enterprise architecture

  • 2013 Enterprise Architecture Awards

    Posted January 7, 2014 - 3:38 pm

    InfoWorld, Forrester Research, and the Penn State University Center for Enterprise Architecture honor five companies that launched EA initiatives with dramatic business impact
  • Federal CIOs say enterprise architecture needs better business focus

    Posted December 3, 2012 - 5:08 pm

    Amid an ongoing overhaul of federal IT, top government leaders stress the need to align enterprise architecture with the mission of departments and agencies. This may mean it will be necessary to bring together two groups that speak fundamentally different languages.
  • Enterprise architecture is the steak to cloud's sizzle for feds

    Posted November 5, 2012 - 2:26 pm

    The U.S. Agency for International Development is the only federal agency among 27 recently surveyed by the Government Accountability Office to map out an enterprise architecture strategy, define metrics to measure its progress and actually go back to see if the plan worked. (It did.) Here's what your company can learn from USAID's enterprise architecture efforts.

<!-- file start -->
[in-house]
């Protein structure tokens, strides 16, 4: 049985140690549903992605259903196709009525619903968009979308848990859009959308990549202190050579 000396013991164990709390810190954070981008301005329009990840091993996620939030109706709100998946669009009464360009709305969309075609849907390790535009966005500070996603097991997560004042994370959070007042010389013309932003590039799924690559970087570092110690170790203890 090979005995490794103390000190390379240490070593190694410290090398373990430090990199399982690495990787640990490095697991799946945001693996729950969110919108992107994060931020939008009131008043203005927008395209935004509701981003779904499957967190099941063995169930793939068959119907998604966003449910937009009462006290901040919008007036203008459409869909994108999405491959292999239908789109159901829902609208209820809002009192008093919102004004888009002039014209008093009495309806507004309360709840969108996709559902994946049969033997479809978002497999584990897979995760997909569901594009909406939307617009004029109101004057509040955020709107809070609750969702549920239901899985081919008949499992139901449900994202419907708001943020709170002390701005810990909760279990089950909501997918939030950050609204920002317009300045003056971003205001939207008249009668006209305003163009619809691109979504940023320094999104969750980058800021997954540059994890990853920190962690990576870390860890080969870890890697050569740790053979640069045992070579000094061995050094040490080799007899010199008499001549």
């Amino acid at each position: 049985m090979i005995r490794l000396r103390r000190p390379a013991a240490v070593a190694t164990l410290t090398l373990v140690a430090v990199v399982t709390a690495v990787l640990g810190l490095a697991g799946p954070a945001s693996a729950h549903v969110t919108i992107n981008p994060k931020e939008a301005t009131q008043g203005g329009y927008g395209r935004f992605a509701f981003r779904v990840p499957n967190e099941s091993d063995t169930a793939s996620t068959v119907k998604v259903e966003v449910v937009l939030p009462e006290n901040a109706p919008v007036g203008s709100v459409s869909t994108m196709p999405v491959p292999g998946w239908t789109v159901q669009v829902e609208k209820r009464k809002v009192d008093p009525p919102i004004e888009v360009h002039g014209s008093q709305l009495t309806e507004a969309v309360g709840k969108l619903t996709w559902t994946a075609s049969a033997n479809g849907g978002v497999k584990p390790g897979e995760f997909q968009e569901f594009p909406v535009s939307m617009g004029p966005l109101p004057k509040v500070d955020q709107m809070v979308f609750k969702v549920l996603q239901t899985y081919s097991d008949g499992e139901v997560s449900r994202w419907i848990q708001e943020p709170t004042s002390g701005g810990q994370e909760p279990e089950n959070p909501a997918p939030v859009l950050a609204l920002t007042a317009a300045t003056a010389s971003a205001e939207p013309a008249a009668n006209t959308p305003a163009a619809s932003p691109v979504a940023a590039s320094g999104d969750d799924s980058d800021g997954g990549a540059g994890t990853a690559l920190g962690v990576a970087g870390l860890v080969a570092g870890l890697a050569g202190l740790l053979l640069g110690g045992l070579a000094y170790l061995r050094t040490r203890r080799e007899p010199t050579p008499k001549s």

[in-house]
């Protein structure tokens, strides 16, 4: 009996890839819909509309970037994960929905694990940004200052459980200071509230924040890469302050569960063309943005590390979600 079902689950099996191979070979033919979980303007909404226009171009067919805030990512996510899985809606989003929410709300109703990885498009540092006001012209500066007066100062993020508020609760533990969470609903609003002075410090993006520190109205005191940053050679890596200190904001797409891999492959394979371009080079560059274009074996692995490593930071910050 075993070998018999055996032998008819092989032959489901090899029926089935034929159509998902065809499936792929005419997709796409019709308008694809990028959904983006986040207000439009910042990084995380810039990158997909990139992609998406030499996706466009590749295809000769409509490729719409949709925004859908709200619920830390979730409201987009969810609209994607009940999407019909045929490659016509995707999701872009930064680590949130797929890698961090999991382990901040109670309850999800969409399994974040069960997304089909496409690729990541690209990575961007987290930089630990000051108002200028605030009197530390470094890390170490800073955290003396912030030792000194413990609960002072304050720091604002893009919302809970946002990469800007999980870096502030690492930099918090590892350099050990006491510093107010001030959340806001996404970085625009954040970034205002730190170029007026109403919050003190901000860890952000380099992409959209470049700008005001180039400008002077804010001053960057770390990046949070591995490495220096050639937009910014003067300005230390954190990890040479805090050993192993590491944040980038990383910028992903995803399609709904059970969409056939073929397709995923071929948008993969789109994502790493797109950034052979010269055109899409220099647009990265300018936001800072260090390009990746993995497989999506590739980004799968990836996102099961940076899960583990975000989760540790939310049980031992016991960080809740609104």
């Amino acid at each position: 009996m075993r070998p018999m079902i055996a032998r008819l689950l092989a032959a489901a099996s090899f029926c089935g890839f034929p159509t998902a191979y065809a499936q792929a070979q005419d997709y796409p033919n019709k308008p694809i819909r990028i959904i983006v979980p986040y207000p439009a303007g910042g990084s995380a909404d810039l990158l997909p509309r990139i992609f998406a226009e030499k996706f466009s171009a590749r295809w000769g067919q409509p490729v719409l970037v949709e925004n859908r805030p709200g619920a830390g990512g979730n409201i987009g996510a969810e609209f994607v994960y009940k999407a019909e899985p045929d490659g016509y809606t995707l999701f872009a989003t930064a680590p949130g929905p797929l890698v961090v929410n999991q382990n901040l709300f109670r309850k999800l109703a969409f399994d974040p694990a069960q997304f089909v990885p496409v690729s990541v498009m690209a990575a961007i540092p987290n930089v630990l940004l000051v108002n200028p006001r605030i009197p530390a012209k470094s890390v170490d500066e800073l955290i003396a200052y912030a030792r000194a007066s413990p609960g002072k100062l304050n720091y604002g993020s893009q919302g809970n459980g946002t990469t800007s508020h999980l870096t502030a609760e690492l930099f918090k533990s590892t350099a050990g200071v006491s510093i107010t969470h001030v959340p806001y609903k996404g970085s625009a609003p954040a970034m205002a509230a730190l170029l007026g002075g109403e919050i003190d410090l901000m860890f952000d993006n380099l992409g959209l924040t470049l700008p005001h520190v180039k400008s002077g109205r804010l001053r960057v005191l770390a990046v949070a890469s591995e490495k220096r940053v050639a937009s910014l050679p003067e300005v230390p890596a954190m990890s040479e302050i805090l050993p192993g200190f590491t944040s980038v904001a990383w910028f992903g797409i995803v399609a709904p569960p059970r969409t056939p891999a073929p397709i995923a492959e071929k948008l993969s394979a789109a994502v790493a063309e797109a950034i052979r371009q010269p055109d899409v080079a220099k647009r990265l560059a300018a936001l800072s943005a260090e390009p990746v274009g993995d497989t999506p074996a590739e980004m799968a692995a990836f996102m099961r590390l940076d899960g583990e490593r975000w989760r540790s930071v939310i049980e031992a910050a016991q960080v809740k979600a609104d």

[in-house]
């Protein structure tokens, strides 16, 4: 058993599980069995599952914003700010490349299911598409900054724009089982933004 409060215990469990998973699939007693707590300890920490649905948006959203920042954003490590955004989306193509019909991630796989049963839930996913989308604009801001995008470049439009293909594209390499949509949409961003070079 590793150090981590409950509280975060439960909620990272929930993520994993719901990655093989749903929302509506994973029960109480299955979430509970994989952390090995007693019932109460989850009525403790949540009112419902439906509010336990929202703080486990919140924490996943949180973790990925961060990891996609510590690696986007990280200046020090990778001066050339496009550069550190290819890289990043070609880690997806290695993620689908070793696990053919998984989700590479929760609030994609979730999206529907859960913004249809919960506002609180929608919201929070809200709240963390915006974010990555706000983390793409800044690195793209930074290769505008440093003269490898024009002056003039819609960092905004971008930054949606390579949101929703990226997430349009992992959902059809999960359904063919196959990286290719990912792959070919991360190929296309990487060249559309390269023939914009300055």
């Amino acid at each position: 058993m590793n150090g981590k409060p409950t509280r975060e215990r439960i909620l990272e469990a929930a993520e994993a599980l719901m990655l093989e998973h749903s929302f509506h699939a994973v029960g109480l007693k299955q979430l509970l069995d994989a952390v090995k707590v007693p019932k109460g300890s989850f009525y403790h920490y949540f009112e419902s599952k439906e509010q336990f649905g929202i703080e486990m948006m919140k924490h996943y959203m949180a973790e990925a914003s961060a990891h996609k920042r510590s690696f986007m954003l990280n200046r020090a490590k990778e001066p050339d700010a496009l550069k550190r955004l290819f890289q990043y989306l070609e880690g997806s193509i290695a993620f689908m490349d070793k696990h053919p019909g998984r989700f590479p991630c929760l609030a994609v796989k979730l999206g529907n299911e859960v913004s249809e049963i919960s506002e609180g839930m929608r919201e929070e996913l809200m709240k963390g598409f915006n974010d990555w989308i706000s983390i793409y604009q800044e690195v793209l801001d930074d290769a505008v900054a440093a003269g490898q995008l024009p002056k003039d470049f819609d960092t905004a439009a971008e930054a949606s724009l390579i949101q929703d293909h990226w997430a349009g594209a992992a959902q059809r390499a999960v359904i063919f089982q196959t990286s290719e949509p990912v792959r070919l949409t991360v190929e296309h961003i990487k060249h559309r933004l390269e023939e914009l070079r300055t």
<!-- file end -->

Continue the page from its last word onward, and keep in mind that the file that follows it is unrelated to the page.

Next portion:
• How to develop a high-performance enterprise architecture

    Posted September 6, 2012 - 1:03 pm

    "If you don't know where you are going, any road will take you there," said the Cheshire cat to Alice. While Lewis Carroll certainly didn't have enterprise architecture (EA) professionals in mind when he penned these words in 1865, it bears to mind the difficulties faced by many of today's EA teams as they strive to be more business-focused and strategically engaged.
  • Aetna dumps its siloed enterprise architure for SOA

    Posted June 11, 2012 - 1:32 pm

    Aetna overcomes business hurdles to revamp its enterprise architecture
  • How to make enterprise architecture make sense to your CEO

    Posted August 31, 2011 - 7:35 pm

    How a CIO talks to other business leaders about planning and implementing enterprise architecture (EA) makes a huge difference to the success of the effort. But all too often, the discussion becomes a soup of technical jargon and business buzzwords. A simple, coherent message is key.
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